This monograph offers a comprehensive treatment of the evolution of an important part of Common Slavic morphology from Indo-European. It argues that shortly before the earliest written attestations, Slavic nominal declension underwent a massive morphological restructuring, which has been neglected, or only partially glimpsed, by scholars in the field. Several problematic items in this field may be explained as the result of a few overall tendencies linked by the common thread of preserving the complicated systems of number, gender, and case inherited from Late Indo-European, which sets Slavic apart from most other Indo-European language families. Most of the previous research in this topic has utilized Auslautgesetze (sound changes peculiar to the final syllable of a word). This study operates without Auslautgesetze, an approach which has never been properly tried before. Previous scholarship has involved discussing many problematic forms in isolation or in pairs. So far no comprehensive synthesis has been attempted, showing how the forms in question interact morphologically. The work also places Slavic developments within the wider European context. It draws extensively on comparative Indo-European and typological material, and includes alternative proposals for certain important Common Slavic sound changes, as well as a history of previous scholarship, and an extensive bibliography.

1. Introduction
2. Adjustments to the Standard Reconstruction of Common Slavic Phonology
3. Adjustments to the Indo-European Background Tendencies in Morphological Development
4. Some Proposals So Far - Some Passages from the Pages of the History of the Reconstructioon of Common Slavic Nominal Morphology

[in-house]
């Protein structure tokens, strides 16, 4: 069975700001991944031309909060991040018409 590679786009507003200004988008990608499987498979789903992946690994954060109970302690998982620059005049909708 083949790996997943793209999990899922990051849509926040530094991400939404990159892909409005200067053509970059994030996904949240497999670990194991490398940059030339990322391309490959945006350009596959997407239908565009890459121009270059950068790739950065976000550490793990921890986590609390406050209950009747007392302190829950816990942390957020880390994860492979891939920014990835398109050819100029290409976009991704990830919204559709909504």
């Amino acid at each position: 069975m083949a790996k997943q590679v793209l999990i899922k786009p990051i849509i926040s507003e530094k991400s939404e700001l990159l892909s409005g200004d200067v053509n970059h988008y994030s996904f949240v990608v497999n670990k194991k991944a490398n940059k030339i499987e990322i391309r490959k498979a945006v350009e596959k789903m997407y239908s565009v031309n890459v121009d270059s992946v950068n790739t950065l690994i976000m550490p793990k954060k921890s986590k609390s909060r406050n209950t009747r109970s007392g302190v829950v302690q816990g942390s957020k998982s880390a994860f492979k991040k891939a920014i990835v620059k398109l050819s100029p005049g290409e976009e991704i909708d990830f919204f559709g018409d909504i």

5. The Catalysis: the Triggers of Large-Scale Morphological Change in Common Slavic Nominal Declension
6. Other Problematic Forms
7. Conclusion Bibliography Index

Dragan Milivojevic and Vasa D. Mihailovich


This is a bibliographical guide to the materials published in English on Yugoslav linguistics and the official languages -- Serbo-Croatian, Slovene, and Macedonian. In spite of the existence of annual bibliographies (the MLA Bibliography, Linguistic Bibliography, Year's Work in Modern Language Studies), as well as individual bibliographic guides, there is no single bibliography which covers the whole range of Yugoslav linguistics in English for the first eighty years of this century. The book attempts to include all books, articles, reviews, and dissertations written in the period from 1900 to 1980. The term "linguistics" is understood in a somewhat broader meaning than just scientific linguistics, and includes textbooks, language manuals, dictionaries, readers, etc. The subdivision of the bibliography is thematic, with individual languages as subdivisions and the approach proceeding from the general to the particular. The thematic divisions (e.g., phonemics, morphology) are not strict entities, as the term "morphophonemics" suggests. In order to show the connections between thematic divisions cross-references are used. There is no preferential treatment of a particular language or thematic division. The term "Serbo-Croatian" is used for a single language in its two variants, unless a title explicitly refers to Serbian or Croatian. Each entry is numbered, and there is a complete index of authors at the end listing the numbers of all items where their name appears as author or editor. Topics covered by the Bibliography include Textbooks, Grammars, Readers, Dictionaries, Relation to Other Slavic Languages, Relation to Non-Slavic Languages, Texts (Linguistic Analysis), Stylistics and Poetics, Sociolinguistics, Lexicology, Contrastive Linguistics, Syntax, Translation, Morphology, Phonology, Pedagogy, Onomastics, Orthography and Orthogeny, Dialectology, The Standard Language and Its History, General Yugoslav. There is a list of periodicals referred to. Where appropriate (e.g., phonology, morphology, syntax), topics are divided into synchronic and diachronic sections.

"The nearly 1,200 items of the bibliography cover the area well..." (American Reference Books Annual)

"...a welcome attempt to add to the bibliographies of works on the Slavonic Languages of what is now former Yugoslavia." (SEER) "Die vorliegende Bibliographie is sehr wertvoll..." (KL)